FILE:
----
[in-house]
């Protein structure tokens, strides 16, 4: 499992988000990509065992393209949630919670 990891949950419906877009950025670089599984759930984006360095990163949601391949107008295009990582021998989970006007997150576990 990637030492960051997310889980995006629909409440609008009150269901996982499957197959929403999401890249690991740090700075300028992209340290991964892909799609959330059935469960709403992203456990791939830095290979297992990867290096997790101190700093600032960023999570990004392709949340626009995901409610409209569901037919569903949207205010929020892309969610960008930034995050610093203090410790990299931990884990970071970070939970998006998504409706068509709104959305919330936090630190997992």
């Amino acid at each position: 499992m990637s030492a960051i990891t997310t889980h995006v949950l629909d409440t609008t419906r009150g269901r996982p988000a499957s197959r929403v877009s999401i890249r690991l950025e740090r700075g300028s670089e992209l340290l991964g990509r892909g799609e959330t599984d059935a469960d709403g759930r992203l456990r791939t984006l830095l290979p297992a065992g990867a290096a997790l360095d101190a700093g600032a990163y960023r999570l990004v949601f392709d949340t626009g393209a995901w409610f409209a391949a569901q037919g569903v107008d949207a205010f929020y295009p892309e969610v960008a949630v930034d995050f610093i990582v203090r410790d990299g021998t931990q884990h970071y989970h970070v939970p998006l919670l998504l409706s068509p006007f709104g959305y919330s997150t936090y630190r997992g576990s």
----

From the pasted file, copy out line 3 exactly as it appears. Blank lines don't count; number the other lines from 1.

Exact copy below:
């Amino acid at each position: 499992m990637s030492a960051i990891t997310t889980h995006v949950l629909d409440t609008t419906r009150g269901r996982p988000a499957s197959r929403v877009s999401i890249r690991l950025e740090r700075g300028s670089e992209l340290l991964g990509r892909g799609e959330t599984d059935a469960d709403g759930r992203l456990r791939t984006l830095l290979p297992a065992g990867a290096a997790l360095d101190a700093g600032a990163y960023r999570l990004v949601f392709d949340t626009g393209a995901w409610f409209a391949a569901q037919g569903v107008d949207a205010f929020y295009p892309e969610v960008a949630v930034d995050f610093i990582v203090r410790d990299g021998t931990q884990h970071y989970h970070v939970p998006l919670l998504l409706s068509p006007f709104g959305y919330s997150t936090y630190r997992g576990s």